Let’s do this, people.
Yes, Canadian tar sands will still get shipped by truck and by rail and by ship, but make no mistake, those shipments will be destined to any market – foreign or domestic – where the profits are greatest. If you think prices at the pump will be lower, with all due respect, you simply don’t understand how the free market actually works. See “The push to export U.S. oil (CNN)” and #GetMoneyOut of Politics and We Can #StopKXL
Yes, transporting the tar sands in something other than a pipeline can create more pollution and, yes, those methods can be more dangerous than a pipeline, but understand this, too. All of these non-pipeline methods are also much, much more expensive and risky to the companies than a pipeline. That is why there’s a pipeline project at all. They want to lower their costs and reduce their risks, but humanity and the planet cannot afford the CO2 in the atmosphere that comes from the extraction and burning of those tar sands. If you think this is hyperbole, again and with all due respect, you simply don’t understand the science the way that real scientists do.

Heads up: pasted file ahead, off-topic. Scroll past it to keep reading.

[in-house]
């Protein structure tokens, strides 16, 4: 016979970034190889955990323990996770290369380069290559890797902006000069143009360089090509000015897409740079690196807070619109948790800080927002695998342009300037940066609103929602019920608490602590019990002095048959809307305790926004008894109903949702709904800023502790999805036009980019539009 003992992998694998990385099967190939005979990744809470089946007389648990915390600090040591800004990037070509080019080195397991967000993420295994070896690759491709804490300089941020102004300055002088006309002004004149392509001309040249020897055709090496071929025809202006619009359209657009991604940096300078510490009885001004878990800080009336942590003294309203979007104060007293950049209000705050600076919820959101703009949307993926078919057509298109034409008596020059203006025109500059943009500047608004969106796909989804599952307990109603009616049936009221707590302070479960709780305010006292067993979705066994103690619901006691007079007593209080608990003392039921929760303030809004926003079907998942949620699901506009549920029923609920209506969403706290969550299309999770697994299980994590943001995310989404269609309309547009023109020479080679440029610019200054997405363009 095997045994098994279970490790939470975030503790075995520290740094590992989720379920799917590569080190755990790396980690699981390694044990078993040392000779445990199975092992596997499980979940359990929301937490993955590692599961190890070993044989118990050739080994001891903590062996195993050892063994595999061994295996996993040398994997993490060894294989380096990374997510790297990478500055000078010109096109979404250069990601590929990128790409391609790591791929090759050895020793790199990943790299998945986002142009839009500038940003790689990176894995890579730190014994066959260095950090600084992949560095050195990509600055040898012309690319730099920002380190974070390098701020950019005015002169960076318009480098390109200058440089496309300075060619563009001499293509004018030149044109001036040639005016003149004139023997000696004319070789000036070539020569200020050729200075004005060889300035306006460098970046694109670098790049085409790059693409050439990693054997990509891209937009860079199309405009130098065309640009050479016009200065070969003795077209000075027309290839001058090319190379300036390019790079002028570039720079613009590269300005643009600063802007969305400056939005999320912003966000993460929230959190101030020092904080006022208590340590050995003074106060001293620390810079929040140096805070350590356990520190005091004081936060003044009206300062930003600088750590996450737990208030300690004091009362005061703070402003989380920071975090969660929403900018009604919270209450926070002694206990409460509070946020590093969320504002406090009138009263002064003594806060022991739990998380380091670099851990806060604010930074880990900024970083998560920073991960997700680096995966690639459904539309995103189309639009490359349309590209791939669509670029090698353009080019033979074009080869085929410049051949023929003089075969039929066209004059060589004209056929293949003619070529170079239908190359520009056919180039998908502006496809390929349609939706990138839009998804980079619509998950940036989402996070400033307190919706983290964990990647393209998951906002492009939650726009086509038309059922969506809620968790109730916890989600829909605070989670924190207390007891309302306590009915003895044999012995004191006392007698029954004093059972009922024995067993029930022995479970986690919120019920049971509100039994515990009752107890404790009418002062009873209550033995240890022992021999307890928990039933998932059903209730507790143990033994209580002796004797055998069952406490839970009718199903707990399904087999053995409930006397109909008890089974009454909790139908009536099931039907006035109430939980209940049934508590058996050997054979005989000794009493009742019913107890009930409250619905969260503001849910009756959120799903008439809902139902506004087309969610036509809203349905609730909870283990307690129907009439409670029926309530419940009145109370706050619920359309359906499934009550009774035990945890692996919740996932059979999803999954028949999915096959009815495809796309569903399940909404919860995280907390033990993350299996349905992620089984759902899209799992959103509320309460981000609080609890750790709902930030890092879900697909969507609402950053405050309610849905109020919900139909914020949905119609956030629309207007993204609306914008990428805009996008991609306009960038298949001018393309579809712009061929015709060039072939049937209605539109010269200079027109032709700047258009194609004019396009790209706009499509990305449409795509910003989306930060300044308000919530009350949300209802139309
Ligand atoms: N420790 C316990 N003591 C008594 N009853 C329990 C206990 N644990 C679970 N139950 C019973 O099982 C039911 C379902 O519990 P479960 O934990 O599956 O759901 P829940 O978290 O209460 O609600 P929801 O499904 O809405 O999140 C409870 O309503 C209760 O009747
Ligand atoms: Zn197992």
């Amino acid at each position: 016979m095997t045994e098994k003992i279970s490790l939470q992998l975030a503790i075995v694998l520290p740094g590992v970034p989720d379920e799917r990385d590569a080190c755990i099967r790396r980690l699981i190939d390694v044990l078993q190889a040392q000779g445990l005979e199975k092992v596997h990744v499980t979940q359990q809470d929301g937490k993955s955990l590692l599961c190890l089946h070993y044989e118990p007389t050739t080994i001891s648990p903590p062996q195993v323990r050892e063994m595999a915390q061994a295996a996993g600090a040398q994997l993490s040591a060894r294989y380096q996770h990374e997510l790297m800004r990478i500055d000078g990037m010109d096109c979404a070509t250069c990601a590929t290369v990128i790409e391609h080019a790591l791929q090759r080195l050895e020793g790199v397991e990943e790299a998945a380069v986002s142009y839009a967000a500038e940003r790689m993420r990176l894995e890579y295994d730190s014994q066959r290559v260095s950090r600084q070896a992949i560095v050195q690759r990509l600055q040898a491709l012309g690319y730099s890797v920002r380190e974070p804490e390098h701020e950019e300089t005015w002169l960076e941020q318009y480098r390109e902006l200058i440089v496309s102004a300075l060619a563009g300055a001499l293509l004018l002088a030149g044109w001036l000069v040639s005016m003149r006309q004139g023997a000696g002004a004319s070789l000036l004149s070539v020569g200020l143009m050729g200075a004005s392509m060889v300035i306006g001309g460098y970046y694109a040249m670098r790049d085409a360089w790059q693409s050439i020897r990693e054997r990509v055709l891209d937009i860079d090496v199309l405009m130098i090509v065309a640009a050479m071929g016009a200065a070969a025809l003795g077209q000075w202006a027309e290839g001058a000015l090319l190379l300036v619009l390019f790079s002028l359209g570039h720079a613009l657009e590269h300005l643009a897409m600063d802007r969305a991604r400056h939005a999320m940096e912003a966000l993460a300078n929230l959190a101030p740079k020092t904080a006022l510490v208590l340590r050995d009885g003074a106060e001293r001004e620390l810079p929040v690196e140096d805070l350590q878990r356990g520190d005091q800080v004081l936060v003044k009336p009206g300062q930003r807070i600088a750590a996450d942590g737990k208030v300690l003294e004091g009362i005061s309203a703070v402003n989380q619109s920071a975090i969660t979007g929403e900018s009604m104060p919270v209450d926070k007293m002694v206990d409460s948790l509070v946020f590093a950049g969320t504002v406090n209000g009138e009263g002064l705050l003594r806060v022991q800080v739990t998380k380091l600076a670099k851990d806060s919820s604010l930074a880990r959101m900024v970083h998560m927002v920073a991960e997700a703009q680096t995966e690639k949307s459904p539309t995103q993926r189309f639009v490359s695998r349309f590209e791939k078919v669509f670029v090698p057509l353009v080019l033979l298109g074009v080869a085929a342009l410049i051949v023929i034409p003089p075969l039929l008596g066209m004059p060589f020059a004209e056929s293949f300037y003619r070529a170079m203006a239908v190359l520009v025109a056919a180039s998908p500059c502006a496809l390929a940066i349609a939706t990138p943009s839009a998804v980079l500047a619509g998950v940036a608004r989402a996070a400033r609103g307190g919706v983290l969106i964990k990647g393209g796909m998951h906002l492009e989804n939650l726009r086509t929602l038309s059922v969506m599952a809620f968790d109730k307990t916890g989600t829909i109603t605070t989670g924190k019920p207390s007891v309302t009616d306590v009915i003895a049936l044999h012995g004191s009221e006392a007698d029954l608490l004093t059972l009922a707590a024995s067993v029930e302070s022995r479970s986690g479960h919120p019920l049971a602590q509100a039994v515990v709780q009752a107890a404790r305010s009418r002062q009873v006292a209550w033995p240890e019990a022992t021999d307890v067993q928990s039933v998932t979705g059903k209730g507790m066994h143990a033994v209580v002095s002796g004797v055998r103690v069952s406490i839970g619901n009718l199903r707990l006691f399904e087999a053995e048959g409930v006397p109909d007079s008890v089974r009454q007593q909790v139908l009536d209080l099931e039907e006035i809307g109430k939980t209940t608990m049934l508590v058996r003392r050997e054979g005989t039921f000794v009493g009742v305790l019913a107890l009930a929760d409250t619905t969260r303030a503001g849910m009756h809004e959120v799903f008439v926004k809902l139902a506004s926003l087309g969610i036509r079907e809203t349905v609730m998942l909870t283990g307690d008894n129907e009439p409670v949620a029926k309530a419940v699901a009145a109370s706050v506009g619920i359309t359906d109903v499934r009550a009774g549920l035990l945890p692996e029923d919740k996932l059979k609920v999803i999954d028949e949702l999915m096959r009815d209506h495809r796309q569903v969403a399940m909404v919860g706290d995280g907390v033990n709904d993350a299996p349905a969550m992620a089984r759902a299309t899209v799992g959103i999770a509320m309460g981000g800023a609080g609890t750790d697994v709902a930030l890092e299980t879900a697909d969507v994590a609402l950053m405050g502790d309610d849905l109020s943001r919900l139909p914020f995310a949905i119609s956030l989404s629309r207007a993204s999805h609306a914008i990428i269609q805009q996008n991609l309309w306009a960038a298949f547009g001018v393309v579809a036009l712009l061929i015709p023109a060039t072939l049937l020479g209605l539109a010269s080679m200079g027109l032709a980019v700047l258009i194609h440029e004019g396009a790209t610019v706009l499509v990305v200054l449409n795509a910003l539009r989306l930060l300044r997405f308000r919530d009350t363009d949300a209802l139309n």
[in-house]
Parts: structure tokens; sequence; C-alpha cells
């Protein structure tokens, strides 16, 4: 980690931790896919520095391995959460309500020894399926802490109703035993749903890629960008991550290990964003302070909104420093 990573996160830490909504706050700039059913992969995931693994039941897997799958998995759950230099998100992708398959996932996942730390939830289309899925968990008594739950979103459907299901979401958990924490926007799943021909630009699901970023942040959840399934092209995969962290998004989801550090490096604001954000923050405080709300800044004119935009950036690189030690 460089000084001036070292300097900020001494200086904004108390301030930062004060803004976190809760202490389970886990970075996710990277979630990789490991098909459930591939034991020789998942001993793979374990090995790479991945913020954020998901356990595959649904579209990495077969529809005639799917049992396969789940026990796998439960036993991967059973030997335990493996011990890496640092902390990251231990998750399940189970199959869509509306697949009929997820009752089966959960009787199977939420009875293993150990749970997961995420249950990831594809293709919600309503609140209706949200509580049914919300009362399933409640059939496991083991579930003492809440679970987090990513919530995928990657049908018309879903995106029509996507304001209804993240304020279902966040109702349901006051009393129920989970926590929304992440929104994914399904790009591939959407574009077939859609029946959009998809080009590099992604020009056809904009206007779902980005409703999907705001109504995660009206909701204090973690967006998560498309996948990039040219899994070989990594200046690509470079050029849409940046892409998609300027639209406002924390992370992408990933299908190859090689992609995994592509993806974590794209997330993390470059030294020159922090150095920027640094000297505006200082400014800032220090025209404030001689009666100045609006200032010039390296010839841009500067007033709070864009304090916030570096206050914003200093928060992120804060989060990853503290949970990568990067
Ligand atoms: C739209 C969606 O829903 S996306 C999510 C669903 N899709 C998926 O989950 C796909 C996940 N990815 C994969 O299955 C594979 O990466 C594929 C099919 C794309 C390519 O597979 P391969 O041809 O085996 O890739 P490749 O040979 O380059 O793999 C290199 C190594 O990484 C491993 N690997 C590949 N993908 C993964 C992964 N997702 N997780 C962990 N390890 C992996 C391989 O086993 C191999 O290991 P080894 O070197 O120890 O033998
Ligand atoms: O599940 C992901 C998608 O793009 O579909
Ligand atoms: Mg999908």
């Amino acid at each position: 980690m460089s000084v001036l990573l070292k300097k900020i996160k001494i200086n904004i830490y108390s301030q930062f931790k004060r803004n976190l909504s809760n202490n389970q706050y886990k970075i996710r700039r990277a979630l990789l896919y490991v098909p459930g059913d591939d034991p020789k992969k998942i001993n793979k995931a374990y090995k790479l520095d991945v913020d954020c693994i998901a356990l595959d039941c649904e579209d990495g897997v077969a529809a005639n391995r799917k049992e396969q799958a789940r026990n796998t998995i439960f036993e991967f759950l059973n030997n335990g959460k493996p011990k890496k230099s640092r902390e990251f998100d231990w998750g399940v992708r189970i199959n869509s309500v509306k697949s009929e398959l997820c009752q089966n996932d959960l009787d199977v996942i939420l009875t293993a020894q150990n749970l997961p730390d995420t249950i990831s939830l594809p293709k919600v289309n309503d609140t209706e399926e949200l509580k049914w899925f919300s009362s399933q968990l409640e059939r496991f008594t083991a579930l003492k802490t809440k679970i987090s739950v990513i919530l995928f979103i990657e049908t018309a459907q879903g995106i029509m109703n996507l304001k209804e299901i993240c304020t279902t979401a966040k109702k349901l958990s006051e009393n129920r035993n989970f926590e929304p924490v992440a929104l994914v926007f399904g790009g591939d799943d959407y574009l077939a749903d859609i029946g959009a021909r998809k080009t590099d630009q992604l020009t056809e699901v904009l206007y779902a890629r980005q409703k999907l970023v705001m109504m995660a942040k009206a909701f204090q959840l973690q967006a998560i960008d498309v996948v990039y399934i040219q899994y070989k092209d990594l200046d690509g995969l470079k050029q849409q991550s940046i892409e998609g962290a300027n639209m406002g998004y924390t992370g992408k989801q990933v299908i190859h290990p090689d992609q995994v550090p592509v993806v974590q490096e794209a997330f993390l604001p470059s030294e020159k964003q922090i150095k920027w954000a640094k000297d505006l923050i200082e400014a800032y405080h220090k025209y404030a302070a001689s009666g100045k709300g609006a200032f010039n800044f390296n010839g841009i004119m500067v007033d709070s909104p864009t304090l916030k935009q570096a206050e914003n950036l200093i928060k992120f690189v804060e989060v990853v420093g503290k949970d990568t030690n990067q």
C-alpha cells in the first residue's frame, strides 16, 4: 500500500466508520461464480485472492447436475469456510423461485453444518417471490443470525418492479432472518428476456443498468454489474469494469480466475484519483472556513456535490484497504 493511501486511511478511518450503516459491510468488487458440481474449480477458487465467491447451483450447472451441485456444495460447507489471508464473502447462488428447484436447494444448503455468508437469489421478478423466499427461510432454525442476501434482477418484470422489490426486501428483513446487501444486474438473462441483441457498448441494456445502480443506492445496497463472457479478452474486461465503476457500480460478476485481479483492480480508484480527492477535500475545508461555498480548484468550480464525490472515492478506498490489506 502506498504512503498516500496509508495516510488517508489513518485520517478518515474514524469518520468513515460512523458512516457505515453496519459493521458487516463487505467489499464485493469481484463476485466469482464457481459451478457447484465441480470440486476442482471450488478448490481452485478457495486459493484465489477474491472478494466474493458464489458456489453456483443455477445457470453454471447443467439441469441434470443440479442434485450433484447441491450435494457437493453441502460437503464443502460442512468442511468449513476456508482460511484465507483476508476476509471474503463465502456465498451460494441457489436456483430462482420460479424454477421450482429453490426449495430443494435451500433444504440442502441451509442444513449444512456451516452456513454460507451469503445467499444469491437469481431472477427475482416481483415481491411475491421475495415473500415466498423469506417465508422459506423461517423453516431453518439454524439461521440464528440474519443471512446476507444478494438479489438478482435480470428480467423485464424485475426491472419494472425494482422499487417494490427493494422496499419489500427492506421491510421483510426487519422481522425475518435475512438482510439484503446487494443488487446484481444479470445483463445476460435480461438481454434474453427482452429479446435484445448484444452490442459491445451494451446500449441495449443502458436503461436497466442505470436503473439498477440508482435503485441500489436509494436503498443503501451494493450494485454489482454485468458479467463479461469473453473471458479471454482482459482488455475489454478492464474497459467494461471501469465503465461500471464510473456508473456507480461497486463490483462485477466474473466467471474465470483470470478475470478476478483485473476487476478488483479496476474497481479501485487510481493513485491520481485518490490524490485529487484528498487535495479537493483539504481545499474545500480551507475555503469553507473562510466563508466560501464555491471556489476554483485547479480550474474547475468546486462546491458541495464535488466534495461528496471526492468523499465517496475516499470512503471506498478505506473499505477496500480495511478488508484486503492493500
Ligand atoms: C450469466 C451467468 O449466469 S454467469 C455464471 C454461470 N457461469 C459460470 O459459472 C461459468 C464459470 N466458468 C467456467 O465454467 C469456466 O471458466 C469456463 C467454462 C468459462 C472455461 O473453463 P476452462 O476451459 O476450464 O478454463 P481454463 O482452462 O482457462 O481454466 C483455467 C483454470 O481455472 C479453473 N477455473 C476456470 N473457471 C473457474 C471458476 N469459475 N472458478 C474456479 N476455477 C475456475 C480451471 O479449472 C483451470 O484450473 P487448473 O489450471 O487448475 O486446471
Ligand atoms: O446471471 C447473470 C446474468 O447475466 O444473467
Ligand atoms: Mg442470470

This is a video very much worth watching: Tar Sands Oil Extraction – The Dirty Truth
Stopping the pipeline means greater risk and greater expense to the fossil fuel industry. That’s a good thing. Unless and until fossil fuels like Canadian tar sands become so cost-prohibitive as to make it a bad business to be in, we’re going to continue to be dependent on them. Yes, I am all for my government passing legislation, instituting policy, and regulating that industry to the point where it is so costly and so unprofitable that it becomes uneconomical and monumentally stupid to continue in that business.
That’s what governments are supposed to do – protect us, not corporations, not shareholders, and not investors. Us.